I tend to use secondary color corrections to tweak the clips. FCPX allows multiple CC.
I recommend you spend lots of time working with color corrections and especially learn how to use the various scopes.
I have only had limited success with the automatic color match, but it can be a good starting point.
You can also apply a "look" and an adjustment layer to the clips/timeline.

Many good tutorials on using scopes, color corrections, the new color wheels, etc… Lots of links right here on fcp.co Check out the Tutorials section.

If you are always using the same 2 cameras, you have an advantage getting familiar with the differences and coming up with solutions.
I'm normally working with multiple cameras with footage from amateur operators as my wife and I help shoot and teach videography to families and organizations. Not always the best material, but we are making "family movies" not Hollywood. Still want the best quality we can make. Very high quality videos can now be created with very low budgets. Mostly, it is the experience, memories and fun in making a movie that is important to us.

I really like what Sam Mestman is doing with We Make Movies. He would be a good person to follow and encourage to write up more articles, as he not only deals with this everyday, but he also started out as a colorist I believe? Thanks Sam :)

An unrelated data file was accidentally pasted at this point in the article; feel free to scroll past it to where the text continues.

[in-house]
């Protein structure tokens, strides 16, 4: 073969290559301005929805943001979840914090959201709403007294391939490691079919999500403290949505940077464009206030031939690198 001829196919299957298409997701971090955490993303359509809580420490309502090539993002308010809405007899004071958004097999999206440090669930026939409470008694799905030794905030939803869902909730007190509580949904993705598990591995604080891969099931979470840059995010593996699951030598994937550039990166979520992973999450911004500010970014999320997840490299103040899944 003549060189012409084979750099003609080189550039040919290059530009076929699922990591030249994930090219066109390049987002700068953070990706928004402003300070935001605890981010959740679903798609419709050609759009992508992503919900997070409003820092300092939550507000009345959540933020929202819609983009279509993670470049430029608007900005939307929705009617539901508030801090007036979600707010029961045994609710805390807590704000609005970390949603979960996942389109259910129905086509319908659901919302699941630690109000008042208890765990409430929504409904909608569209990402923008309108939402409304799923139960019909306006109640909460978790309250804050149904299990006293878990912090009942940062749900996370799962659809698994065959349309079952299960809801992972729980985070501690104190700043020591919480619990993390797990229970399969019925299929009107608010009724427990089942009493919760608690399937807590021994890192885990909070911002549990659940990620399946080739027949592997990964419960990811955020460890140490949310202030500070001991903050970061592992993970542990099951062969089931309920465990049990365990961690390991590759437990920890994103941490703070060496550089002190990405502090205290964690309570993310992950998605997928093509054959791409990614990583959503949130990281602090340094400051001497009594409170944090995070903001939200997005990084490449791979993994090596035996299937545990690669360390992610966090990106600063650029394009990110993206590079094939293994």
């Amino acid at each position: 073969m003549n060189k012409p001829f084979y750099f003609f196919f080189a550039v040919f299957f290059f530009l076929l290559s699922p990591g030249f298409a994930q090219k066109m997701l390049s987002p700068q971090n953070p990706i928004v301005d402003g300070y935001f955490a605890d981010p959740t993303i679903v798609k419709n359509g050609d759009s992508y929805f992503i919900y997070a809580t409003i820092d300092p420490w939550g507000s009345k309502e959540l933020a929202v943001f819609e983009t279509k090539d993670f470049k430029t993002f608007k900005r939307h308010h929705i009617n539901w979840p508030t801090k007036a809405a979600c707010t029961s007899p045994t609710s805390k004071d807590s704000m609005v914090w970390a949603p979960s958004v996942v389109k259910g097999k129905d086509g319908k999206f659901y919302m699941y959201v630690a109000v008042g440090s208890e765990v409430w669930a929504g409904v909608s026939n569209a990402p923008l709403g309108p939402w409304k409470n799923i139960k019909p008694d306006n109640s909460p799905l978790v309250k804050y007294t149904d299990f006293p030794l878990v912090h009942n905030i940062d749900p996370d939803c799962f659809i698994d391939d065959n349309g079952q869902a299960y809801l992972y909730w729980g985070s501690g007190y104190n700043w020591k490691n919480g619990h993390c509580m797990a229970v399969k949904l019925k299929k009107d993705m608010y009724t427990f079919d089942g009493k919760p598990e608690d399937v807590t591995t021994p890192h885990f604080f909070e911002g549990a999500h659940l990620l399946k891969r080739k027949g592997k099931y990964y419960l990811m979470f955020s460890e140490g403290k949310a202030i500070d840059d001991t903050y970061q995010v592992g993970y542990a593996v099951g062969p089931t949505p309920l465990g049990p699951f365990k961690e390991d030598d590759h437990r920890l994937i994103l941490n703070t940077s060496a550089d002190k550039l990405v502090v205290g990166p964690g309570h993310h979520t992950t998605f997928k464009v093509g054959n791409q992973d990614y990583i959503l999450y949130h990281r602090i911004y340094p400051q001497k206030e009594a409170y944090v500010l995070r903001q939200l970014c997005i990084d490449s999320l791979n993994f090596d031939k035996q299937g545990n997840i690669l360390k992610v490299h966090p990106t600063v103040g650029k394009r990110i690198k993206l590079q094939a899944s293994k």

Hope this Helps
Lots of assumptions.

Happy Editing, Greg
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Matching Color and Brightness Between 2 Cameras 07 Dec 2019 05:37 #103015

  • Axel
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roundz wrote:
One camera has a dull look to is with the other one is much too rich.

(...)

I've included samples of each cameras footage below:

JM-Clips1.jpg


JM-Clips2.jpg

The upper image looks partially overexposed, the second one (is that the one you find ‘dull’?) not, seems to be some flat picture profile.

Less objectively one could find the first one “videoish” and the second “cinematic”. It is more easy to match the second to the first than the other way around.
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Matching Color and Brightness Between 2 Cameras 07 Dec 2019 13:09 #103018

  • joema
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While there are some techniques to matching different cameras, there is not a LUT or plugin that does this perfectly. The best approach is use cameras with the same color science and settings. This does not mean the exact same camera, e.g, video from several Sony Alpha-series cameras are very similar and use the same codec.

The cost of not doing this is unending work in post on most every multi-cam production you do.

I shot a bunch of two-camera interviews with Backmagic Ursa cameras and matching them in post was trivial. Likewise I shot a five-camera event where our additional lights had color temp dialed in by a meter, and using all Sony Alpha cameras with white balance set by a meter, all using color profile Slog2, and matching those was fast and easy. The entire edit just took a couple of days.

By contrast I edited a large documentary where each camera was set differently and just doing the color work took weeks.